Political Judgments, Perceptions of Facts and Partisan Effects

André Blais, Elisabeth Gidengil, Patrick Fournier, Neil Nevitte, Joanna Everitte, and Jiyoon Kim. Electoral Studies 29:1 (2010): 1-12.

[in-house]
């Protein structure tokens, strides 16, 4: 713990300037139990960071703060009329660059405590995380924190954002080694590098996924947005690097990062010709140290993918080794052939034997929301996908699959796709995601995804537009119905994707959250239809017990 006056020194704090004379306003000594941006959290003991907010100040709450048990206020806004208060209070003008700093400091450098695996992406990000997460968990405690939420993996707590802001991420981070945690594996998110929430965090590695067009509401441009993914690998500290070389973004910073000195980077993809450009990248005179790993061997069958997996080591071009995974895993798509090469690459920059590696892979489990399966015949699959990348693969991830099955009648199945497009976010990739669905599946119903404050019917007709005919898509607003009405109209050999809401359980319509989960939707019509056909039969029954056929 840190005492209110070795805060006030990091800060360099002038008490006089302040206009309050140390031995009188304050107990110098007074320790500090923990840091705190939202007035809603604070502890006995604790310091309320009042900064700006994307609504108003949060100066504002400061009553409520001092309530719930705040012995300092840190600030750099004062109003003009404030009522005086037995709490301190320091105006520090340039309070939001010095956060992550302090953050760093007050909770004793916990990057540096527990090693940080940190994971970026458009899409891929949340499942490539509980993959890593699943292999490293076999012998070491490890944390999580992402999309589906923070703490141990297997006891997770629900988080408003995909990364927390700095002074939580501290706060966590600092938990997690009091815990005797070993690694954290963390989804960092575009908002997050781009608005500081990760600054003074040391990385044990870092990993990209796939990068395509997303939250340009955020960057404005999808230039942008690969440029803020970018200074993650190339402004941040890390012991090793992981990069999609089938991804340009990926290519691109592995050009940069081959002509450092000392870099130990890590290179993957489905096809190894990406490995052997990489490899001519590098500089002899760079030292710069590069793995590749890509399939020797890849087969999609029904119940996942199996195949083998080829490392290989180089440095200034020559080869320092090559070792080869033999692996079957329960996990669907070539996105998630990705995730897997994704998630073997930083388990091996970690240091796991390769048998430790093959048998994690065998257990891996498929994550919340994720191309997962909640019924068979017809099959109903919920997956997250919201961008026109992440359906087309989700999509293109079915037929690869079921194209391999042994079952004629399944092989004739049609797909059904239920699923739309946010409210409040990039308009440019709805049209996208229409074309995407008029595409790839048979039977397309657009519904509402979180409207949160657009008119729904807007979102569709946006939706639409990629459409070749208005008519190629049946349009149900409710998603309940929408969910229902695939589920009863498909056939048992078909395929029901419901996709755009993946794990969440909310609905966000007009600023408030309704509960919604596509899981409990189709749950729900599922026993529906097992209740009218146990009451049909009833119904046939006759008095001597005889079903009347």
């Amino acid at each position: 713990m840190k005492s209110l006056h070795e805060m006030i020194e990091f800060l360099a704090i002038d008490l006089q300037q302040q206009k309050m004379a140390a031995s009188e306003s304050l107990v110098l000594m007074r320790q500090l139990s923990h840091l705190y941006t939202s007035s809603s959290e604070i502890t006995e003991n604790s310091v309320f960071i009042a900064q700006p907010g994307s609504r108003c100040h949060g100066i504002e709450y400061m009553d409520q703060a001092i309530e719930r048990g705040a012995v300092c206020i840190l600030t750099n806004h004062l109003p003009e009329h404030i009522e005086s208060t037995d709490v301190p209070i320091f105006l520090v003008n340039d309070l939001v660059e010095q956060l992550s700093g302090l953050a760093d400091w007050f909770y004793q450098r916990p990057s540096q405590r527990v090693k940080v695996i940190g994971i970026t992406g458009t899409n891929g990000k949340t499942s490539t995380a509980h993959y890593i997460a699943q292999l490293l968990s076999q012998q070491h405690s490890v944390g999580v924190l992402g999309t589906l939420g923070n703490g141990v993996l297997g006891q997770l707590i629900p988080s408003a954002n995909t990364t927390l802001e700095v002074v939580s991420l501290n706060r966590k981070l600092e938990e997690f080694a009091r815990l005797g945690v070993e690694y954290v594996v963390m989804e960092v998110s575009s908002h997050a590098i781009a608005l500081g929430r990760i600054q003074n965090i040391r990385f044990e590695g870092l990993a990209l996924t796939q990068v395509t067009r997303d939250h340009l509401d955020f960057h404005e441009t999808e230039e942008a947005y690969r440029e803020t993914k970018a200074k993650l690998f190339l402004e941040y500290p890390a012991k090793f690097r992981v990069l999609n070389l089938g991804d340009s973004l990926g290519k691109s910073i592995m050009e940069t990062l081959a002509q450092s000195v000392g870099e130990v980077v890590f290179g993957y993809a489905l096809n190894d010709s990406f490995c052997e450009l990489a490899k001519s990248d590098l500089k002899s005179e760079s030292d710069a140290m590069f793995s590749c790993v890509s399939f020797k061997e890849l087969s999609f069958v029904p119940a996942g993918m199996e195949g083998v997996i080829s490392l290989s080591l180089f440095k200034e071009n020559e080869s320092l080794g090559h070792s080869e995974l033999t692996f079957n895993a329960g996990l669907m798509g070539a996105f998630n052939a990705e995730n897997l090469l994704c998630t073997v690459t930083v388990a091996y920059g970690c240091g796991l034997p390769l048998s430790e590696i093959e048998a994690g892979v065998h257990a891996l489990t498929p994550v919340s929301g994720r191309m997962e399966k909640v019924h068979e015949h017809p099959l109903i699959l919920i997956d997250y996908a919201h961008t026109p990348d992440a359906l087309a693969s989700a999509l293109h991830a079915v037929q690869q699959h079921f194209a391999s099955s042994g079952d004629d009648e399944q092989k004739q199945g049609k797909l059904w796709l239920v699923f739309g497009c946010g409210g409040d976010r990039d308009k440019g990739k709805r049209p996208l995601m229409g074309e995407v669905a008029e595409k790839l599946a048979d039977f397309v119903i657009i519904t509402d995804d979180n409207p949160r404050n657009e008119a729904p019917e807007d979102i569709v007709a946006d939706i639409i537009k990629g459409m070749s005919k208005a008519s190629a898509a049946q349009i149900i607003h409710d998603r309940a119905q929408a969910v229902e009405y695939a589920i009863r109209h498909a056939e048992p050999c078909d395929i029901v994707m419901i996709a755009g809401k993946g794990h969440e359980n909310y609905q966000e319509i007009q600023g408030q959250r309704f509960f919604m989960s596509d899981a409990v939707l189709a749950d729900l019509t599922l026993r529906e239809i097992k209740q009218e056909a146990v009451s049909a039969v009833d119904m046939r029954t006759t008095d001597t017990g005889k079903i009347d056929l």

We test two competing hypotheses about the impact of partisanship and information on people’s political judgments and perceptions of facts using Canadians’ reactions to a major scandal. Our findings with respect to subjective political judgments confirm the argument that partisan predispositions are crucial. But there is no evidence to support the argument that the polarizing effect of partisanship is most evident among the most informed. When it comes to perceptions of “objective” facts, the results are consistent with Zaller’s reception axiom: the more informed people are, the more likely they are to correctly perceive objective facts. Partisanship does not appear to affect these perceptions.